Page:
2.N.17 Demonstrate fluency and apply addition and subtraction facts up to and including 20

2.N.22 Estimate the number in a collection to 100 and then compare by counting the actual items in the collection

2.A.1Use the symbols <, >, = (with and without the use of a number line) to compare whole numbers up to 50

2.A.2Describe and extend increasing or decreasing (+,-) sequences and patterns (numbers or objects up to 50)

2.G.2Identify and appropriately name two-dimensional shapes: circle, square, rectangle, and triangle (both regular and irregular)

2.G.4Group objects by like properties

2.M.9 Tell time to the nearest hour using both digital and analog clocks

2.S.1 Formulate questions about themselves and their surroundings

2.S.4Compare and interpret data in terms of describing quantity (similarity or differences)

2.N.2Count back from 100 by 1's, 10's using a number chart

2.N.6Develop an understanding of the base ten system:

10 ones = 1 ten10 tens = 1 hundred 10 hundreds = 1 thousand

2.N.7Use a variety of strategies to compose and decompose two-digit numbers

NB:Decompose is a process to break a number into smaller units to simplify computation.

For example, 36 = 30 + 6.

Compose is part of a process of grouping decomposed numbers that are easier to compute.

For example. 36 = 30 + 6

+ 23 = 20 + 3

50 + 9

59

2.N.11 Read written ordinal terms (first through ninth) and use them to represent ordinal relations

2.N.13 Recognize the meaning of zero in the place value system (0-100)

2.N.15 Determine sums and differences of number sentences by various means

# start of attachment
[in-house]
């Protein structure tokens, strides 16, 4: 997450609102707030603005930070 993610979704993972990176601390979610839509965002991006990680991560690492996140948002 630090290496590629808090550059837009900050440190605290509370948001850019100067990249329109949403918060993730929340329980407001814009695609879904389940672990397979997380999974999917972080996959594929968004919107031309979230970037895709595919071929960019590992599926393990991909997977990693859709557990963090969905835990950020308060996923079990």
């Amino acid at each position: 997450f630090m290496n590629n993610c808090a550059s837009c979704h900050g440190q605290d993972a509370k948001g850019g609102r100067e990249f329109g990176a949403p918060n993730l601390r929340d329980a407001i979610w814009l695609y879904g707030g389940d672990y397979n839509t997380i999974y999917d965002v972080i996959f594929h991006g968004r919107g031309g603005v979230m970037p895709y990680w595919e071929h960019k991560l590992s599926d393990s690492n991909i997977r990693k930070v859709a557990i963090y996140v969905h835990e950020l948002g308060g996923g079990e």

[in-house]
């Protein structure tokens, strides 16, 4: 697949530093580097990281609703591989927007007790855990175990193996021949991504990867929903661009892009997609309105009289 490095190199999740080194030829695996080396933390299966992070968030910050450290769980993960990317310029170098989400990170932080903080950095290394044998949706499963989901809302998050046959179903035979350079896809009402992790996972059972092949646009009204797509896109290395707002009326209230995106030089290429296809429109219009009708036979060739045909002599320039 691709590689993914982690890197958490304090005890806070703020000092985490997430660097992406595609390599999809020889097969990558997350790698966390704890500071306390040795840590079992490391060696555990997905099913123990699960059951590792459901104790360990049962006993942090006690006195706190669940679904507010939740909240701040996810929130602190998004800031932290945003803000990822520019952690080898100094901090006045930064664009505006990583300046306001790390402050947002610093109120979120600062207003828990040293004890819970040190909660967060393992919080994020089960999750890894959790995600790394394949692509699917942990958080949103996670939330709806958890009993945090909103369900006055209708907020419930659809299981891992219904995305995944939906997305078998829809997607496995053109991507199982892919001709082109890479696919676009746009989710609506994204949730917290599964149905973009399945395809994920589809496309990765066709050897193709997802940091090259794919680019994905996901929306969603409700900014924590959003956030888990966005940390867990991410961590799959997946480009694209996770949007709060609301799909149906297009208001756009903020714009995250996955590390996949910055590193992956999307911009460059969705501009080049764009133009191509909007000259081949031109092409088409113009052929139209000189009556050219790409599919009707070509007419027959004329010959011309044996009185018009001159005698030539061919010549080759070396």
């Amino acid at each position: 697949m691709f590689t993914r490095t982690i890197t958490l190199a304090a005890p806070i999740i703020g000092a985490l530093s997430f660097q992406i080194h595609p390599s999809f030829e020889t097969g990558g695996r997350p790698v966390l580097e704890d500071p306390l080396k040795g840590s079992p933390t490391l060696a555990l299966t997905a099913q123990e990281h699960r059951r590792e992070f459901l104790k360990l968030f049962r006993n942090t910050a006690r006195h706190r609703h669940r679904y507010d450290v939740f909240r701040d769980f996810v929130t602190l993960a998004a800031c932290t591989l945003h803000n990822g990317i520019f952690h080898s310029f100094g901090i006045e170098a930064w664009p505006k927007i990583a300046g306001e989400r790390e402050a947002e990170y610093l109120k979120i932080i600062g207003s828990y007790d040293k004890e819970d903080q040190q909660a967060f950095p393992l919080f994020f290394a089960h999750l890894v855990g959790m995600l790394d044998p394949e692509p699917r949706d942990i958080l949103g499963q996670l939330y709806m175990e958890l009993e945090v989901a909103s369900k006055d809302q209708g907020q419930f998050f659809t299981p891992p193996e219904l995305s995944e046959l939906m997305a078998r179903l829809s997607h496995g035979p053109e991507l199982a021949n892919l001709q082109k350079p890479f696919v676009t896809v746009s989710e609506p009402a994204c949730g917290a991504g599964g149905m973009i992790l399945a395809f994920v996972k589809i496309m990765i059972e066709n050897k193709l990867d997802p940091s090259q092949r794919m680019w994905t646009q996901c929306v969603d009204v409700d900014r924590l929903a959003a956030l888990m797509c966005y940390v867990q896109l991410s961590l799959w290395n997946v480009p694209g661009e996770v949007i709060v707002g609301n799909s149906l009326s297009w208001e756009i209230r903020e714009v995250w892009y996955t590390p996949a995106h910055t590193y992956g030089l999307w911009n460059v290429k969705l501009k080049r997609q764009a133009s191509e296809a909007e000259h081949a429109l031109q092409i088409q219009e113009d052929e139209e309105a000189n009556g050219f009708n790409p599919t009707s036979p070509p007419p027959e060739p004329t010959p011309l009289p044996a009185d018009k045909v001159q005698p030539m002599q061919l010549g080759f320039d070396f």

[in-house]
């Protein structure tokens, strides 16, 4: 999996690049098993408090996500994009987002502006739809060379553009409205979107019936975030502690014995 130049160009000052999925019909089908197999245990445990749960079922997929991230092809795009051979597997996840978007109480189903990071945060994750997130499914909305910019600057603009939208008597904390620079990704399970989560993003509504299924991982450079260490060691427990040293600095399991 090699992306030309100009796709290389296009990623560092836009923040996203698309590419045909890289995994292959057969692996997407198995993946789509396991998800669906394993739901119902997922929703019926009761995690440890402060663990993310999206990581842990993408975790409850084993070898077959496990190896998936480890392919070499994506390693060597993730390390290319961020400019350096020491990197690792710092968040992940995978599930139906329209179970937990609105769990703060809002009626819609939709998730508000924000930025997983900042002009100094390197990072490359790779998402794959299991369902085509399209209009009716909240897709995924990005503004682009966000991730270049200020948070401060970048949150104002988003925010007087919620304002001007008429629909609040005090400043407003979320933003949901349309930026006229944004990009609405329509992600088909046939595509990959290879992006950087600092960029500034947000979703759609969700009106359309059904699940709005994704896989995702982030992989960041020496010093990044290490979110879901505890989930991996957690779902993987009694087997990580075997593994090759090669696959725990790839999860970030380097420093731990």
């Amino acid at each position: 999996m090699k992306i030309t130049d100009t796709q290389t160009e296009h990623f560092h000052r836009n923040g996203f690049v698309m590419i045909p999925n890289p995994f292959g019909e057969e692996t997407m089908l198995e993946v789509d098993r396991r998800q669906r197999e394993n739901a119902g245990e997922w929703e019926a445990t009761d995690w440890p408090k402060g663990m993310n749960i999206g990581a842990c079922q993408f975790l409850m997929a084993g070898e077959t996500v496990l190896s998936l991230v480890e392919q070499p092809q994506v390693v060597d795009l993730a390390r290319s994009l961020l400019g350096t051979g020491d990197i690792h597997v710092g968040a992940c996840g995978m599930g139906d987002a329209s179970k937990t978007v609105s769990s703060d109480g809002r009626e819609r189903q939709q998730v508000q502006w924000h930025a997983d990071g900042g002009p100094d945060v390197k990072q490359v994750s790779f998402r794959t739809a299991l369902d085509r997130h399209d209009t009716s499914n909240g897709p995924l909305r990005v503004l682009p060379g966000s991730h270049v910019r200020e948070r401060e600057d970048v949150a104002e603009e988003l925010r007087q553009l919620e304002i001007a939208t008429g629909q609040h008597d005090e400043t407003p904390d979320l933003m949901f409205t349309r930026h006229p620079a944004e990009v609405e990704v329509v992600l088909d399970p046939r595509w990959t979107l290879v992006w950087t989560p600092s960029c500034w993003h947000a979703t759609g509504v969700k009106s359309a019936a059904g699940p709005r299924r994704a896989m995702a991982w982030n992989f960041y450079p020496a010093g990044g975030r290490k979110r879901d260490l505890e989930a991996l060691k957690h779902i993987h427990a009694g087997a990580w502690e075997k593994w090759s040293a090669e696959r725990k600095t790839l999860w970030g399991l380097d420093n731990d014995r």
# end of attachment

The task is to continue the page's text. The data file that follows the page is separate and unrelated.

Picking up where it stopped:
(e.g., families, related facts, inverse operations, addition doubles, and doubles plus one)

2.N.16 Use a variety of strategies to solve addition and subtraction problems using one- and two-digit numbers with and without regrouping (partial - introduction)

2.N.19 Use compensation to add 2-digit numbers

NB: Compensation is a strategy that can be used for addition which usually involves increasing one addend while decreasing the other by the same amount. For example, when adding 46 + 38, add 2 to 38 to make 40 and take two away from 46, resulting in 44; then add 40 +44 to get 84.

2.A.1Use the symbols <, >, = (with and without the use of a number line) to compare whole numbers up to 100

2.A.2Describe and extend increasing or decreasing (+,-) sequences and patterns (numbers or objects up to 100)

2.G.2Identify and appropriately name two-dimensional shapes: circle, square, rectangle, and triangle (both regular and irregular)

2.G.3Compose (put together) and decompose (break apart) two-dimensional shapes